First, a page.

Entrant #21 is Aldo Montoya which disappoints everyone in attendance, Michaels heads outside of the ring and walks around looking for Jerry Lawler who is still under the ring, Michaels drags him out and throws him back in the ring. Entrant #22 is Diesel as Tatanka eliminates Aldo Montoya (#15) and Michaels eliminates Lawler (#16). Diesel knocks down HHH, eliminates Tatanka (#17), clubs down Owen, and then punches his good friend Michaels. but Owen rakes his eyes. Diesel goes over to stop both HHH and Holly eliminating Michaels (WHY?!) as Entrant #23 comes out which is Kama, the supreme fighting machine. Kama goes after Diesel with some rights and lefts but he can’t eliminate him, and there’s very little action for the remainder of these two minutes. Entrant #24 is The Ringmaster now with his own theme music and he chop blocks Holly straight away, he then manages to get the upper hand against Diesel. Ringmaster eliminates Holly (#18) whilst Owen fails to eliminate Michaels. HHH has now been in for nearly 50 minutes as he gets the push as the longest survivor. Entrant #25 is Barry Horowitz who does not fare well against Diesel, HHH and Ringmaster are trying to eliminate each other whilst Owen and Michaels continue their duel. HHH is finally eliminated (#19) when Diesel just picks him up and throws him over the top.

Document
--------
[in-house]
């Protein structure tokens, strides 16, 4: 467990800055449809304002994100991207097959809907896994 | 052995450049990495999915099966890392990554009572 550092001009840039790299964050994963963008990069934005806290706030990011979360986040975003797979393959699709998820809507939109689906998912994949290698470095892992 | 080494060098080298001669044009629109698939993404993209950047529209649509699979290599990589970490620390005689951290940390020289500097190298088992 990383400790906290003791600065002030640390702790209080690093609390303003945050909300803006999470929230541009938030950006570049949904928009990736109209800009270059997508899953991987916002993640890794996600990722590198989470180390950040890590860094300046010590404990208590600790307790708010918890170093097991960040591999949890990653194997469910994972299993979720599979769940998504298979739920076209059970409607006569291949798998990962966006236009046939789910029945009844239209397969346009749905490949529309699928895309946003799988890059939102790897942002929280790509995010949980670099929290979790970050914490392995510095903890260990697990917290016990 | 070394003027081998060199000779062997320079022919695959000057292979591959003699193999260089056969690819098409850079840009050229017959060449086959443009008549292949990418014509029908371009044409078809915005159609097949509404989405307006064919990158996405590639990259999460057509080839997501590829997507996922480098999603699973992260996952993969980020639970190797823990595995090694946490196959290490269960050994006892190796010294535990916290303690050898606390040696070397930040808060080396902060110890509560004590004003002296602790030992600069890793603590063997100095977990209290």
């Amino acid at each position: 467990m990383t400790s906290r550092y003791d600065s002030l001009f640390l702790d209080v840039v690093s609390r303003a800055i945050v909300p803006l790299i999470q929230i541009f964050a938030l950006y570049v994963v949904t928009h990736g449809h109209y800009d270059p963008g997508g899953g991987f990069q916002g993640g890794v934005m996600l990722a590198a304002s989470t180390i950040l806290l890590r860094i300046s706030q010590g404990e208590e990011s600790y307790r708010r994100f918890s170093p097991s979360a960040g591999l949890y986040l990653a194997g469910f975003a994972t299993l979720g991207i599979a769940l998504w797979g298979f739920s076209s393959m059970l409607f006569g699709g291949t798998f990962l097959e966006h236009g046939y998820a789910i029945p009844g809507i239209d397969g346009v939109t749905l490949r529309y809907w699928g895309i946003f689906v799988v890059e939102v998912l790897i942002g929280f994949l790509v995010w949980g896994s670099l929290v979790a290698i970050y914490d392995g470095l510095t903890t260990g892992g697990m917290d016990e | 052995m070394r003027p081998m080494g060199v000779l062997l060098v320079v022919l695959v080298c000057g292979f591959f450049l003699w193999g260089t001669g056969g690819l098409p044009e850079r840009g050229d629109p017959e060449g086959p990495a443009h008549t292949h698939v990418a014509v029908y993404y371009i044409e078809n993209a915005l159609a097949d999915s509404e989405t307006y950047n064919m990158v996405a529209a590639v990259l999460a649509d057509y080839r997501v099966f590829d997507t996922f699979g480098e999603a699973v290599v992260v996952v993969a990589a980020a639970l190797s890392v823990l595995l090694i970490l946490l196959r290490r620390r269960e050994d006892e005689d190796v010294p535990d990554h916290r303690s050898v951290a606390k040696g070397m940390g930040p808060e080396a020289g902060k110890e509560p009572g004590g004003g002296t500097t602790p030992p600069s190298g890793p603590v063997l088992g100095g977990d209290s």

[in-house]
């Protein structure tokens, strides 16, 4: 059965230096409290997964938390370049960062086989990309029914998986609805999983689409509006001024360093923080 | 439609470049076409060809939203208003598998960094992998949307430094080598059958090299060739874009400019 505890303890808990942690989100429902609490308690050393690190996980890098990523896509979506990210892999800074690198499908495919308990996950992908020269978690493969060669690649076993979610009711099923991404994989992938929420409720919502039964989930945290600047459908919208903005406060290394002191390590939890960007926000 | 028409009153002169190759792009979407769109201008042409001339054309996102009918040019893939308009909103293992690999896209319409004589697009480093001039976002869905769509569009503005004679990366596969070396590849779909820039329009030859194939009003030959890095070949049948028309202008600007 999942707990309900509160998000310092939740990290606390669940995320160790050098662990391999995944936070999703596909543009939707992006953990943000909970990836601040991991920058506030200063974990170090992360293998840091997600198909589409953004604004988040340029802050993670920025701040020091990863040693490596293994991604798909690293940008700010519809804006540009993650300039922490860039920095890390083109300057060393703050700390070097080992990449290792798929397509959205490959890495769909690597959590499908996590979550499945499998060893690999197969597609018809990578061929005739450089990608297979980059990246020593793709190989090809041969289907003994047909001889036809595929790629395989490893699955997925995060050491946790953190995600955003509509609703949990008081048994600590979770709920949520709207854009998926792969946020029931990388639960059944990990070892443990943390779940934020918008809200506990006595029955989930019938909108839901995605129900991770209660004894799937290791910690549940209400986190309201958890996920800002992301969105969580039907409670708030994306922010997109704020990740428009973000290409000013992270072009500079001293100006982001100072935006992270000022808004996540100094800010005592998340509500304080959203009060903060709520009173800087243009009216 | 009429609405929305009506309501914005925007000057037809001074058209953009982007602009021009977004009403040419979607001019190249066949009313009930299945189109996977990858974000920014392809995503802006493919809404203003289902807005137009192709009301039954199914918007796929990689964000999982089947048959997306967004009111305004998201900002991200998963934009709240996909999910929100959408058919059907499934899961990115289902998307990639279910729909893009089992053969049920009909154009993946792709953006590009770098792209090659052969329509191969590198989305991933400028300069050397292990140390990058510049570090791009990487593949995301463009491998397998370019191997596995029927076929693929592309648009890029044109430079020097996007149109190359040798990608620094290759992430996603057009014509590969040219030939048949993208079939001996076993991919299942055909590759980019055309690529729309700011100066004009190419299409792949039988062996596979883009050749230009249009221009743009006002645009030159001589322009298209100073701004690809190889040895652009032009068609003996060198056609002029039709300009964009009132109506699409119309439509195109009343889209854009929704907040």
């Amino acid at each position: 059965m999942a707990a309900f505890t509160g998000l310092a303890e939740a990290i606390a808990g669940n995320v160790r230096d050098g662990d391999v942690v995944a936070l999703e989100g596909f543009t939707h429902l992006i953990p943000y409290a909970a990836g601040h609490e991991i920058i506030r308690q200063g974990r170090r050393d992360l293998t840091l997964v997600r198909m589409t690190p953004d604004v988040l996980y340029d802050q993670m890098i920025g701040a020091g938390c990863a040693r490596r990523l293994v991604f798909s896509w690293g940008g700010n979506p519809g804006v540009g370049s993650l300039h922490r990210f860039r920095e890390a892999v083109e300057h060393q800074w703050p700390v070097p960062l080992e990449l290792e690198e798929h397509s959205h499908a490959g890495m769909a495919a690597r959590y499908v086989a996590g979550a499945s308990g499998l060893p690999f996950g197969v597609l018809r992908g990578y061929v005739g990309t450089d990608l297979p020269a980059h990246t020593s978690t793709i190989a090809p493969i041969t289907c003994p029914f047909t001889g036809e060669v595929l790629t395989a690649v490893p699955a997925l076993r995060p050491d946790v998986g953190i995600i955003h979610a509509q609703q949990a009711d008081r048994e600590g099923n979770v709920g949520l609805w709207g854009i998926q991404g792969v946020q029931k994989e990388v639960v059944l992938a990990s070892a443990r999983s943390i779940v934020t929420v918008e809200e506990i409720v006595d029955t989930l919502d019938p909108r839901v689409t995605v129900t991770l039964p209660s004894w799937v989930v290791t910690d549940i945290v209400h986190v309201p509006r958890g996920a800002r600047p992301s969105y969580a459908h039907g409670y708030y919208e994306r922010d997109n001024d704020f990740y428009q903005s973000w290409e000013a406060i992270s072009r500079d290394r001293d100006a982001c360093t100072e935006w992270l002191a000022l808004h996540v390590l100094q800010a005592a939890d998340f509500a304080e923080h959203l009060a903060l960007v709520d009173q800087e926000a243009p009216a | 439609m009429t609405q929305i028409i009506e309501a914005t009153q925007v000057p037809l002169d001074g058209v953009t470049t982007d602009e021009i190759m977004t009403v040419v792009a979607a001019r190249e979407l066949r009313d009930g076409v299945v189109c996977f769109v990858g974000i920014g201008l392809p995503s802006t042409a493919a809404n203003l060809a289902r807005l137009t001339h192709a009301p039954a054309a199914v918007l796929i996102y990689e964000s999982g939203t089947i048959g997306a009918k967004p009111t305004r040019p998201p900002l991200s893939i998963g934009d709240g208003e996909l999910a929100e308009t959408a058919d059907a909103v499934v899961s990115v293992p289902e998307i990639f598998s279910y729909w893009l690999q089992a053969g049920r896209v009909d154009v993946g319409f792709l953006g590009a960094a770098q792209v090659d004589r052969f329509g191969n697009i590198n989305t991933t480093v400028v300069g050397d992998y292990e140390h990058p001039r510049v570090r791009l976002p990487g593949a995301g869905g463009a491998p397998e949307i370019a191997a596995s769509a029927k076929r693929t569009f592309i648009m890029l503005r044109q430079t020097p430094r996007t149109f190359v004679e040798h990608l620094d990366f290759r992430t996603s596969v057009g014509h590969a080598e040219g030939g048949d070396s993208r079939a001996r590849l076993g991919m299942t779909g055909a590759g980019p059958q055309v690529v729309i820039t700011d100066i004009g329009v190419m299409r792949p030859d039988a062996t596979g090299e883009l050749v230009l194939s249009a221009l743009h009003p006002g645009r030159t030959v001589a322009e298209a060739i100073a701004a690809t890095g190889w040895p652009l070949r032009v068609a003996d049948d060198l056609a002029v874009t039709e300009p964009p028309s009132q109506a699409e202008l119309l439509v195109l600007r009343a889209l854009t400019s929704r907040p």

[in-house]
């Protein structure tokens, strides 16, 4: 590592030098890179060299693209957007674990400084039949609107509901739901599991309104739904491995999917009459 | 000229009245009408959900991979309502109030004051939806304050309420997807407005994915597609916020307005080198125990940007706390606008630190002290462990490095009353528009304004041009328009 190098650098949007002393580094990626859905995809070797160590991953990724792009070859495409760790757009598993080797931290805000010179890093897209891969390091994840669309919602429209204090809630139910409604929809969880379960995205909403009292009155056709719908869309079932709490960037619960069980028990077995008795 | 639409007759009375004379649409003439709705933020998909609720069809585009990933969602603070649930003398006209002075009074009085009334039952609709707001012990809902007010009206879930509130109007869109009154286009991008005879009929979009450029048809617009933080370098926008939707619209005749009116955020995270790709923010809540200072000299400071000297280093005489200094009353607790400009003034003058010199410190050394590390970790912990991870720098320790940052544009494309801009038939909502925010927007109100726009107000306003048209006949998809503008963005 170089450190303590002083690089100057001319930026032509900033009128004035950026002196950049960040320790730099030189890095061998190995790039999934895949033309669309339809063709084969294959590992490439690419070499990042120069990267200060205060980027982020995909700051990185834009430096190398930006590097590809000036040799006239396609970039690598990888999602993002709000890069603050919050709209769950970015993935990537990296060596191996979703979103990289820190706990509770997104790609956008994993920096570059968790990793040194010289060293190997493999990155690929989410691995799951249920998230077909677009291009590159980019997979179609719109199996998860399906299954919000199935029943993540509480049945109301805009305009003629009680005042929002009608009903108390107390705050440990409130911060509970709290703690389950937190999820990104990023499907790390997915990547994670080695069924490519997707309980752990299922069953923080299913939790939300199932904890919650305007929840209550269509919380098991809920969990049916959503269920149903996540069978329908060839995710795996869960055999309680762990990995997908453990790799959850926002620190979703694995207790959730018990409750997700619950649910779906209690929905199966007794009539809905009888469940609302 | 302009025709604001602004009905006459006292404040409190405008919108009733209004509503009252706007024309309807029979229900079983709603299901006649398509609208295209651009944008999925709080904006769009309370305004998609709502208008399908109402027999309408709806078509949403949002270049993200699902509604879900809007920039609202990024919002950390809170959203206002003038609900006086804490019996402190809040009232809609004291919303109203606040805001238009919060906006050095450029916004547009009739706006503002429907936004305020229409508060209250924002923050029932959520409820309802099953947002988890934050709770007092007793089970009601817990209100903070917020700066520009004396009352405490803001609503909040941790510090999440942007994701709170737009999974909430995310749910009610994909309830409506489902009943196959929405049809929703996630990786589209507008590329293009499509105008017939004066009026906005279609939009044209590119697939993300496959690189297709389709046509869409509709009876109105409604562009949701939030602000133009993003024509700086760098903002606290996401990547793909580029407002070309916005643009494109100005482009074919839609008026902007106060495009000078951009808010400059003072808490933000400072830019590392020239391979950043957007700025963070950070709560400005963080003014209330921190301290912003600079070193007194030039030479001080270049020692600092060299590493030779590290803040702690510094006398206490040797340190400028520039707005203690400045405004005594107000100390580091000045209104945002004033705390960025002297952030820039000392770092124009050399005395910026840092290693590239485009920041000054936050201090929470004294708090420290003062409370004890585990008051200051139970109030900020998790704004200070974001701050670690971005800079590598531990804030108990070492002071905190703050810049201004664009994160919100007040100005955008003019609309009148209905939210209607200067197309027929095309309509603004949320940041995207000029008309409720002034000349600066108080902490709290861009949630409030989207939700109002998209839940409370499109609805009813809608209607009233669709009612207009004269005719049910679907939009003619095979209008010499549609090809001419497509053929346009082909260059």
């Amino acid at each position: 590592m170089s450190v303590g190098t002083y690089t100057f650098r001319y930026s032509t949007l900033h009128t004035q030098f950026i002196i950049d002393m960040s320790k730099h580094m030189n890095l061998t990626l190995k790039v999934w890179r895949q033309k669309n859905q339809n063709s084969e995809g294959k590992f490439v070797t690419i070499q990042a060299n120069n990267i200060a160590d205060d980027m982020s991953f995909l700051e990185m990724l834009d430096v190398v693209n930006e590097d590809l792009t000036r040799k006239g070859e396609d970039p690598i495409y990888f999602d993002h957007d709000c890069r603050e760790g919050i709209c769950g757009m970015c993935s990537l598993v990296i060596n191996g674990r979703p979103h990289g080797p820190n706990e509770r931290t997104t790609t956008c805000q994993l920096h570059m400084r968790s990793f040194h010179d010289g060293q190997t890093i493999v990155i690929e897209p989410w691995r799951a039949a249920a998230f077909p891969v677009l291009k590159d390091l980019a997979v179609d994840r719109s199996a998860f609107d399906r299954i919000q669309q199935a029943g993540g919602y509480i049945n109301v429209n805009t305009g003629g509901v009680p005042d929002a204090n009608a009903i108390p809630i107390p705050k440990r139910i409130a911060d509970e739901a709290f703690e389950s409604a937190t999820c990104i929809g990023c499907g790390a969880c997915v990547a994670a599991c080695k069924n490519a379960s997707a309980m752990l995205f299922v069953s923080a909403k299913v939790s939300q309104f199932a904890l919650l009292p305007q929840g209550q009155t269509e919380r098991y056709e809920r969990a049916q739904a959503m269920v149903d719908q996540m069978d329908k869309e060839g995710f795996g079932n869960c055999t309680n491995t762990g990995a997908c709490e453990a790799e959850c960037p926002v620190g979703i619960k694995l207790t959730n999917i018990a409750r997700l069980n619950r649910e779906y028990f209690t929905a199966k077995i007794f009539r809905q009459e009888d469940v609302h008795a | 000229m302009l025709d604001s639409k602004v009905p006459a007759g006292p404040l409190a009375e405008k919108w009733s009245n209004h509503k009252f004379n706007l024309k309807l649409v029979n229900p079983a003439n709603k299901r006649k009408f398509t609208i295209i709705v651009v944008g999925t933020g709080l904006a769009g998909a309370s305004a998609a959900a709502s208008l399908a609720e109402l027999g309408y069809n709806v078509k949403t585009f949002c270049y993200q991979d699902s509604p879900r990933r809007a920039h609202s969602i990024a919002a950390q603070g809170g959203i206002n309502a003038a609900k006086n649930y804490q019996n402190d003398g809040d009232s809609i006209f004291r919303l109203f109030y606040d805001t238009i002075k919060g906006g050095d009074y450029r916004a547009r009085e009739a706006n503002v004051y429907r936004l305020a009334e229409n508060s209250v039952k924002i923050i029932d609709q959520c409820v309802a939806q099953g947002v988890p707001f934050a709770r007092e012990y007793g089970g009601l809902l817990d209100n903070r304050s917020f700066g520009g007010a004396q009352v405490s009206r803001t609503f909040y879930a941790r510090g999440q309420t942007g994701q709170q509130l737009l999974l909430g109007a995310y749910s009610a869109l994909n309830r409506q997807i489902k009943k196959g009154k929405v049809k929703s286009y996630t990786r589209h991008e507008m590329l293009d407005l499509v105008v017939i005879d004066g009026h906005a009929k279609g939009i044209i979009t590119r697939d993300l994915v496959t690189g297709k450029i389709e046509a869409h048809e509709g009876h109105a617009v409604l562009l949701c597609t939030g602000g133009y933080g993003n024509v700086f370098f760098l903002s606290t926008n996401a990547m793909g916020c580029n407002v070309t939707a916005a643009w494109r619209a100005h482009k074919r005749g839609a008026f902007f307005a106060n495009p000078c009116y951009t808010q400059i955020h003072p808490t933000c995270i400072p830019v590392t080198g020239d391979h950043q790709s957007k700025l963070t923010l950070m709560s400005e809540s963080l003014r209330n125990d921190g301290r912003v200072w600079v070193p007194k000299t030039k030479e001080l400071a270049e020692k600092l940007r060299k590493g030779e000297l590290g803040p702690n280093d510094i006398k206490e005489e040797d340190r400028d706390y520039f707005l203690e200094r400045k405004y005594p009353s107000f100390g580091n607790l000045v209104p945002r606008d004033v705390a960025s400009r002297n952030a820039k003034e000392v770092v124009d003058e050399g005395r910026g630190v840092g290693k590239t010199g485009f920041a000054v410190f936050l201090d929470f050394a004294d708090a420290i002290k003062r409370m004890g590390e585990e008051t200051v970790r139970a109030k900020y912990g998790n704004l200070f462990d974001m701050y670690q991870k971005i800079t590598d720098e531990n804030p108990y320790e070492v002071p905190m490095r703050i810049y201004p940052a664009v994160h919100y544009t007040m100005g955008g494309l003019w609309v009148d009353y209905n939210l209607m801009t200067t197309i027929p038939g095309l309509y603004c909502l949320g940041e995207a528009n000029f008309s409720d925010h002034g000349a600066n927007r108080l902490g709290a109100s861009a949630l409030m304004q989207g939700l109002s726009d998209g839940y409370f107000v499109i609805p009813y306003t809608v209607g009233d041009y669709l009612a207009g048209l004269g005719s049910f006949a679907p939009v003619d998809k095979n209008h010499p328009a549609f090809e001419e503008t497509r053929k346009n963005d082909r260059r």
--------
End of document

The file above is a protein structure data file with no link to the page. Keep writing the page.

Entrant #26 is Fatu, and he’s here to MAKE A DIFFERENCE. Super kick to Kama straight away but we’re soon back to what I like to call “fake elimination time wasting”, Owen is still trying to get Michaels out without much success whilst Barry Horowitz is still in there somehow. Entrant #27 is Isaac Yankem DDS and he goes straight after Diesel, meanwhile Horowitz (#20) is eliminated by Owen. Michaels then gets nailed by an enziguri from Owen, the same move that knocked him out, but when Owen tries to eliminate Michaels it gets turned around and Michaels eliminates Owen (#21). Neither of the commentators notice this. Ringmaster nails Michaels with a vicious clothesline, Entrant #28 is Marty Jannetty who goes after Diesel but gets nailed by Kama and Isaac Yankem. More elimination time wasting before the former Rockers start trading blows, eventually they knock each other down. Vince manages to get Fatu and Kama mixed up every time one of them is on screen. Entrant #29 is the British Bulldog who was runner-up in the 1995 Rumble, and he goes straight after the 1995 winner Shawn Michaels. Of course because the British Bulldog is in the ring we have to get a shot of Diana Hart sitting in the crowd. Bulldog eliminates Jannetty (#22) with ease, Yankem sends out Fatu (#24). The reason there’s no #23 elimination is because Ringmaster is out and I didn’t see how or by who, Wikipedia says it was by Fatu though. In my defence the announcers didn’t see it either. Entrant #30 is of course Duke Droese following his “win” earlier tonight, I can’t help feeling the 30 place would have been better used on someone that people believed had a chance of winning.